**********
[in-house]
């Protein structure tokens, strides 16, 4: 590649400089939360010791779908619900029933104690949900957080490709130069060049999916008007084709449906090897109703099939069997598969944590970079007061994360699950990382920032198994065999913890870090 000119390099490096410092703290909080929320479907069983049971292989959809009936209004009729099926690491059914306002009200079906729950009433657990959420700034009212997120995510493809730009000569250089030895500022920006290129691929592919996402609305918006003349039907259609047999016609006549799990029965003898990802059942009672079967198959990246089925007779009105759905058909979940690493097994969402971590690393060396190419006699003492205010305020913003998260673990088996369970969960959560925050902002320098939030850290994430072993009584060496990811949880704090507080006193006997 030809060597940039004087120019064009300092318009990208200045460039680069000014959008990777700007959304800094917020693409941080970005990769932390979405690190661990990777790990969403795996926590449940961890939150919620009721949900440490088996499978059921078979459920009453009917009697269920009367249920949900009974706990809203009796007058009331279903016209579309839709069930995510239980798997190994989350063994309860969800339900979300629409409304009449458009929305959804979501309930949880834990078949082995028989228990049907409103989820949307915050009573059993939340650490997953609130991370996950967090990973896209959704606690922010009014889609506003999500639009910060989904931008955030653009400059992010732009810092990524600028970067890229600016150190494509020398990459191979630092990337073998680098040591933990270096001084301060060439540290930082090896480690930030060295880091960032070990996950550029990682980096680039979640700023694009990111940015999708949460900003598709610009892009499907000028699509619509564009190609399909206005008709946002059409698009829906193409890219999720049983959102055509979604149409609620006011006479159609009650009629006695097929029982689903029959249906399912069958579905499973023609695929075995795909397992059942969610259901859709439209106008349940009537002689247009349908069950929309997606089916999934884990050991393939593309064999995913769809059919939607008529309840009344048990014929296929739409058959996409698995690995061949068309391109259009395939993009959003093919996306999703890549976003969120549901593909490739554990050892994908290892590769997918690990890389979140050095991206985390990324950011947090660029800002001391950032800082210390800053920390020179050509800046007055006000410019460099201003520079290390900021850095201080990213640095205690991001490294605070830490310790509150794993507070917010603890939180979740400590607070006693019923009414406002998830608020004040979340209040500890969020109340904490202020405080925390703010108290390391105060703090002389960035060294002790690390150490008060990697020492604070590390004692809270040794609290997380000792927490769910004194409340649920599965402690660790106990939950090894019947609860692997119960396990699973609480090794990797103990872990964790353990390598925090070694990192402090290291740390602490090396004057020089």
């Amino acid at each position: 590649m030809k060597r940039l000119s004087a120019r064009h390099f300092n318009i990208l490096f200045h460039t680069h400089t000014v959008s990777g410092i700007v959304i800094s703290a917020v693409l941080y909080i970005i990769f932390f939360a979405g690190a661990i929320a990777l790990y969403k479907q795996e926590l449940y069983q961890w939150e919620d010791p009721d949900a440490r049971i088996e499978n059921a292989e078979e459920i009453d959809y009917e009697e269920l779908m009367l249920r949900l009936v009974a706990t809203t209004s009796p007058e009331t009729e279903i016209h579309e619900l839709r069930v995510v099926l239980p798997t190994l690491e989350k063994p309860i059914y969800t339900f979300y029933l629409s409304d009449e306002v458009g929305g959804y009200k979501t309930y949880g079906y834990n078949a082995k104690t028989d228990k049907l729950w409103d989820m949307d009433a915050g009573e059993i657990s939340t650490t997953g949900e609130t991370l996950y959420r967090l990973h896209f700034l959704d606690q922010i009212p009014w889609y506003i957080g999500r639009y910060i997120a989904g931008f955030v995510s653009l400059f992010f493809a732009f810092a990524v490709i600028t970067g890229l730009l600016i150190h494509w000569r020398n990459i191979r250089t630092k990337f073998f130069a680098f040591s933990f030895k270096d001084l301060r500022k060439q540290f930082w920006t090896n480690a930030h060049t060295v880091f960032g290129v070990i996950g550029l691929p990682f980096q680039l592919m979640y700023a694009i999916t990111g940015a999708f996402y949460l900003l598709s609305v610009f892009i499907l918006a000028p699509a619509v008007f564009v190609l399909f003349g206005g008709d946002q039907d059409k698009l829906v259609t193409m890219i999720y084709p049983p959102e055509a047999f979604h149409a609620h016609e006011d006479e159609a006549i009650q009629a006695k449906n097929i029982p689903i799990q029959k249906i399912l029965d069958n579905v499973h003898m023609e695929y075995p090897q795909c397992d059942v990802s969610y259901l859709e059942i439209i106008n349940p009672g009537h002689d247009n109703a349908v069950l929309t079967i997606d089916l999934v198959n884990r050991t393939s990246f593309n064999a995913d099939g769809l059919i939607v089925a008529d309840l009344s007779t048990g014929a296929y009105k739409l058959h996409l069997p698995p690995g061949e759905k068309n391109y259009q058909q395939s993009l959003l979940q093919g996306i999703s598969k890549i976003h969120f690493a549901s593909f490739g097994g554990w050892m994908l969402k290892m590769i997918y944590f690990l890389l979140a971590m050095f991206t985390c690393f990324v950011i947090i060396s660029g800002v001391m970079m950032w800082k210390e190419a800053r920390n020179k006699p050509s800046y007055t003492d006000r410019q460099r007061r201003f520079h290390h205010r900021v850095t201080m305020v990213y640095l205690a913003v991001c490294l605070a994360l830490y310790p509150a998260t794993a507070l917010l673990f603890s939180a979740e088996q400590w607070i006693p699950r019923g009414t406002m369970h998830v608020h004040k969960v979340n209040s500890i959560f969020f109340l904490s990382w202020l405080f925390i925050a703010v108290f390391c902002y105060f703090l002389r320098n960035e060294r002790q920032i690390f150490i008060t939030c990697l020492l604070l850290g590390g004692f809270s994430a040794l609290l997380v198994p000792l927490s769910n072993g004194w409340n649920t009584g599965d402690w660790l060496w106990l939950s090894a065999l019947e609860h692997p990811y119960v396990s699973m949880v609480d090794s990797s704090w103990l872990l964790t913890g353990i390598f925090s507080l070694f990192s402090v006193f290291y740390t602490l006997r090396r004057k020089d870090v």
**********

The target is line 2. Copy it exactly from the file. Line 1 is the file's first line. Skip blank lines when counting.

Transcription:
């Protein structure tokens, strides 16, 4: 590649400089939360010791779908619900029933104690949900957080490709130069060049999916008007084709449906090897109703099939069997598969944590970079007061994360699950990382920032198994065999913890870090 000119390099490096410092703290909080929320479907069983049971292989959809009936209004009729099926690491059914306002009200079906729950009433657990959420700034009212997120995510493809730009000569250089030895500022920006290129691929592919996402609305918006003349039907259609047999016609006549799990029965003898990802059942009672079967198959990246089925007779009105759905058909979940690493097994969402971590690393060396190419006699003492205010305020913003998260673990088996369970969960959560925050902002320098939030850290994430072993009584060496990811949880704090507080006193006997 030809060597940039004087120019064009300092318009990208200045460039680069000014959008990777700007959304800094917020693409941080970005990769932390979405690190661990990777790990969403795996926590449940961890939150919620009721949900440490088996499978059921078979459920009453009917009697269920009367249920949900009974706990809203009796007058009331279903016209579309839709069930995510239980798997190994989350063994309860969800339900979300629409409304009449458009929305959804979501309930949880834990078949082995028989228990049907409103989820949307915050009573059993939340650490997953609130991370996950967090990973896209959704606690922010009014889609506003999500639009910060989904931008955030653009400059992010732009810092990524600028970067890229600016150190494509020398990459191979630092990337073998680098040591933990270096001084301060060439540290930082090896480690930030060295880091960032070990996950550029990682980096680039979640700023694009990111940015999708949460900003598709610009892009499907000028699509619509564009190609399909206005008709946002059409698009829906193409890219999720049983959102055509979604149409609620006011006479159609009650009629006695097929029982689903029959249906399912069958579905499973023609695929075995795909397992059942969610259901859709439209106008349940009537002689247009349908069950929309997606089916999934884990050991393939593309064999995913769809059919939607008529309840009344048990014929296929739409058959996409698995690995061949068309391109259009395939993009959003093919996306999703890549976003969120549901593909490739554990050892994908290892590769997918690990890389979140050095991206985390990324950011947090660029800002001391950032800082210390800053920390020179050509800046007055006000410019460099201003520079290390900021850095201080990213640095205690991001490294605070830490310790509150794993507070917010603890939180979740400590607070006693019923009414406002998830608020004040979340209040500890969020109340904490202020405080925390703010108290390391105060703090002389960035060294002790690390150490008060990697020492604070590390004692809270040794609290997380000792927490769910004194409340649920599965402690660790106990939950090894019947609860692997119960396990699973609480090794990797103990872990964790353990390598925090070694990192402090290291740390602490090396004057020089």